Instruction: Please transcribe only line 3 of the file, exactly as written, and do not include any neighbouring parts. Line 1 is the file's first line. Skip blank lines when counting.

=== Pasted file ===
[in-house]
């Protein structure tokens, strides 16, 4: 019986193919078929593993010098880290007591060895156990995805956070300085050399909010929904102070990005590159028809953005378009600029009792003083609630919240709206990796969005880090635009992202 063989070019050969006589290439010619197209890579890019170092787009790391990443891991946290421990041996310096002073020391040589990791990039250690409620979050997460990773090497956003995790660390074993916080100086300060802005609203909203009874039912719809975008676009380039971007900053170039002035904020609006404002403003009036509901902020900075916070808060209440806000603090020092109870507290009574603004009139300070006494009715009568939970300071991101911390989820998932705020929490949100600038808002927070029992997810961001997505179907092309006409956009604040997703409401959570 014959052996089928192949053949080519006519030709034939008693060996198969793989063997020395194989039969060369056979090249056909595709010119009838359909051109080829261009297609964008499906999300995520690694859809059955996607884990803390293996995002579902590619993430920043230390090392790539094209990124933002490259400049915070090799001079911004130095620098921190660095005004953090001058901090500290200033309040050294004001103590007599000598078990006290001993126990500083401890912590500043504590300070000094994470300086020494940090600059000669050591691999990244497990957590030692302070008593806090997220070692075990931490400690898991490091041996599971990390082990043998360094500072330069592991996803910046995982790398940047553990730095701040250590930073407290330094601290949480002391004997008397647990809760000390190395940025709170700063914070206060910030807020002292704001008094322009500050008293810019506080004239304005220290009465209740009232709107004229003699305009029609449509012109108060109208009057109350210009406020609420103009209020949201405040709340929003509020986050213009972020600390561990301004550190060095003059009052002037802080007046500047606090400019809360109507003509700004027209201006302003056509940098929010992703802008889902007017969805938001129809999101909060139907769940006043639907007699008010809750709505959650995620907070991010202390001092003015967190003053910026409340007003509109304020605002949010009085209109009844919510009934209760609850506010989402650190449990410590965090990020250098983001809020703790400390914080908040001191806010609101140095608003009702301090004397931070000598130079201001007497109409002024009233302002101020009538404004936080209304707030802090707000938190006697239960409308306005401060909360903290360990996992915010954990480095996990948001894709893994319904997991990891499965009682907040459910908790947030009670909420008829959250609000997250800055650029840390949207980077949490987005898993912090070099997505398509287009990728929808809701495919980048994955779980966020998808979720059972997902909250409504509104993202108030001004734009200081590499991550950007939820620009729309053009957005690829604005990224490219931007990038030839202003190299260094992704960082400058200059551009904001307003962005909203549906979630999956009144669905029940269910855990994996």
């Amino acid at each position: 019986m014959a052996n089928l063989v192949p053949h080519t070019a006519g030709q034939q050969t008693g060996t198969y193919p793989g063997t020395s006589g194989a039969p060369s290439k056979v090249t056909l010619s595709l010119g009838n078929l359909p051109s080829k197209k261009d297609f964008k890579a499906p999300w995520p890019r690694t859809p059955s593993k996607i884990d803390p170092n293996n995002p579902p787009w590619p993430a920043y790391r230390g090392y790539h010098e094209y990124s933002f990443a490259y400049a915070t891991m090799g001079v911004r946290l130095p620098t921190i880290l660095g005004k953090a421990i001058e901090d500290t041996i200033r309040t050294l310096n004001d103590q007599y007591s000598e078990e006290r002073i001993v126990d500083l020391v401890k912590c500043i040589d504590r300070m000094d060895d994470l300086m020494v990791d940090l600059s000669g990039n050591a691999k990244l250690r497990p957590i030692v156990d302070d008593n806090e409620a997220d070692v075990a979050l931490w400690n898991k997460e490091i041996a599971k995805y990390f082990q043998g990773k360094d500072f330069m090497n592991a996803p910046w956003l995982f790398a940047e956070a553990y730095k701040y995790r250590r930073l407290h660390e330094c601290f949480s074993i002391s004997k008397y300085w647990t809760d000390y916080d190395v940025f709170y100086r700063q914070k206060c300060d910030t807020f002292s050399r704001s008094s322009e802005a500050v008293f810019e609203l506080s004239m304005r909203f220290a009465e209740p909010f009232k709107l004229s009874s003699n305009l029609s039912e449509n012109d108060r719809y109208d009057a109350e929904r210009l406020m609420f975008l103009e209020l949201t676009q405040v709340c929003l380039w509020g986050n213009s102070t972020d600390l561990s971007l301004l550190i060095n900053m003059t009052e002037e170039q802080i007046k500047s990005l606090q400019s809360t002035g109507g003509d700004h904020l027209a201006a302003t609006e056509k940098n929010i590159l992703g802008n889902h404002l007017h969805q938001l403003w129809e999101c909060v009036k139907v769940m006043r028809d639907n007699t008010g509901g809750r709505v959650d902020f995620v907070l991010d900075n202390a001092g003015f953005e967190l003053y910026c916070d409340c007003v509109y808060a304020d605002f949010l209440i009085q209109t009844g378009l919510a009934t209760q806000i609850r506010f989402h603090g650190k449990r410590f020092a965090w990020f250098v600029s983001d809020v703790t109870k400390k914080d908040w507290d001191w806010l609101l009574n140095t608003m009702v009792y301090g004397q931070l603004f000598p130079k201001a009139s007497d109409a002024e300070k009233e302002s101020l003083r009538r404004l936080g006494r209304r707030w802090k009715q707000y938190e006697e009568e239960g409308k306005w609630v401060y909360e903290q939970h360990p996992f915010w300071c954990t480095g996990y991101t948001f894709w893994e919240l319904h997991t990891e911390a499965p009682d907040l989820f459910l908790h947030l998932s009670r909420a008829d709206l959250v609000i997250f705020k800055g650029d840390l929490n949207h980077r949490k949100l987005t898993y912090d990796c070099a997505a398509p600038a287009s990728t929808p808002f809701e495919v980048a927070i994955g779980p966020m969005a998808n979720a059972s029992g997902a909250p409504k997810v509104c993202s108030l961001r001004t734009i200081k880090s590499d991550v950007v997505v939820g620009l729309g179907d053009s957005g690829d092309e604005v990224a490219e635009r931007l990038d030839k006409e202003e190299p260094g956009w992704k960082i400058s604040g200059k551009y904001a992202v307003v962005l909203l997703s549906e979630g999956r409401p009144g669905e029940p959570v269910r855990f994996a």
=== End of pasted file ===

């Amino acid at each position: 019986m014959a052996n089928l063989v192949p053949h080519t070019a006519g030709q034939q050969t008693g060996t198969y193919p793989g063997t020395s006589g194989a039969p060369s290439k056979v090249t056909l010619s595709l010119g009838n078929l359909p051109s080829k197209k261009d297609f964008k890579a499906p999300w995520p890019r690694t859809p059955s593993k996607i884990d803390p170092n293996n995002p579902p787009w590619p993430a920043y790391r230390g090392y790539h010098e094209y990124s933002f990443a490259y400049a915070t891991m090799g001079v911004r946290l130095p620098t921190i880290l660095g005004k953090a421990i001058e901090d500290t041996i200033r309040t050294l310096n004001d103590q007599y007591s000598e078990e006290r002073i001993v126990d500083l020391v401890k912590c500043i040589d504590r300070m000094d060895d994470l300086m020494v990791d940090l600059s000669g990039n050591a691999k990244l250690r497990p957590i030692v156990d302070d008593n806090e409620a997220d070692v075990a979050l931490w400690n898991k997460e490091i041996a599971k995805y990390f082990q043998g990773k360094d500072f330069m090497n592991a996803p910046w956003l995982f790398a940047e956070a553990y730095k701040y995790r250590r930073l407290h660390e330094c601290f949480s074993i002391s004997k008397y300085w647990t809760d000390y916080d190395v940025f709170y100086r700063q914070k206060c300060d910030t807020f002292s050399r704001s008094s322009e802005a500050v008293f810019e609203l506080s004239m304005r909203f220290a009465e209740p909010f009232k709107l004229s009874s003699n305009l029609s039912e449509n012109d108060r719809y109208d009057a109350e929904r210009l406020m609420f975008l103009e209020l949201t676009q405040v709340c929003l380039w509020g986050n213009s102070t972020d600390l561990s971007l301004l550190i060095n900053m003059t009052e002037e170039q802080i007046k500047s990005l606090q400019s809360t002035g109507g003509d700004h904020l027209a201006a302003t609006e056509k940098n929010i590159l992703g802008n889902h404002l007017h969805q938001l403003w129809e999101c909060v009036k139907v769940m006043r028809d639907n007699t008010g509901g809750r709505v959650d902020f995620v907070l991010d900075n202390a001092g003015f953005e967190l003053y910026c916070d409340c007003v509109y808060a304020d605002f949010l209440i009085q209109t009844g378009l919510a009934t209760q806000i609850r506010f989402h603090g650190k449990r410590f020092a965090w990020f250098v600029s983001d809020v703790t109870k400390k914080d908040w507290d001191w806010l609101l009574n140095t608003m009702v009792y301090g004397q931070l603004f000598p130079k201001a009139s007497d109409a002024e300070k009233e302002s101020l003083r009538r404004l936080g006494r209304r707030w802090k009715q707000y938190e006697e009568e239960g409308k306005w609630v401060y909360e903290q939970h360990p996992f915010w300071c954990t480095g996990y991101t948001f894709w893994e919240l319904h997991t990891e911390a499965p009682d907040l989820f459910l908790h947030l998932s009670r909420a008829d709206l959250v609000i997250f705020k800055g650029d840390l929490n949207h980077r949490k949100l987005t898993y912090d990796c070099a997505a398509p600038a287009s990728t929808p808002f809701e495919v980048a927070i994955g779980p966020m969005a998808n979720a059972s029992g997902a909250p409504k997810v509104c993202s108030l961001r001004t734009i200081k880090s590499d991550v950007v997505v939820g620009l729309g179907d053009s957005g690829d092309e604005v990224a490219e635009r931007l990038d030839k006409e202003e190299p260094g956009w992704k960082i400058s604040g200059k551009y904001a992202v307003v962005l909203l997703s549906e979630g999956r409401p009144g669905e029940p959570v269910r855990f994996a």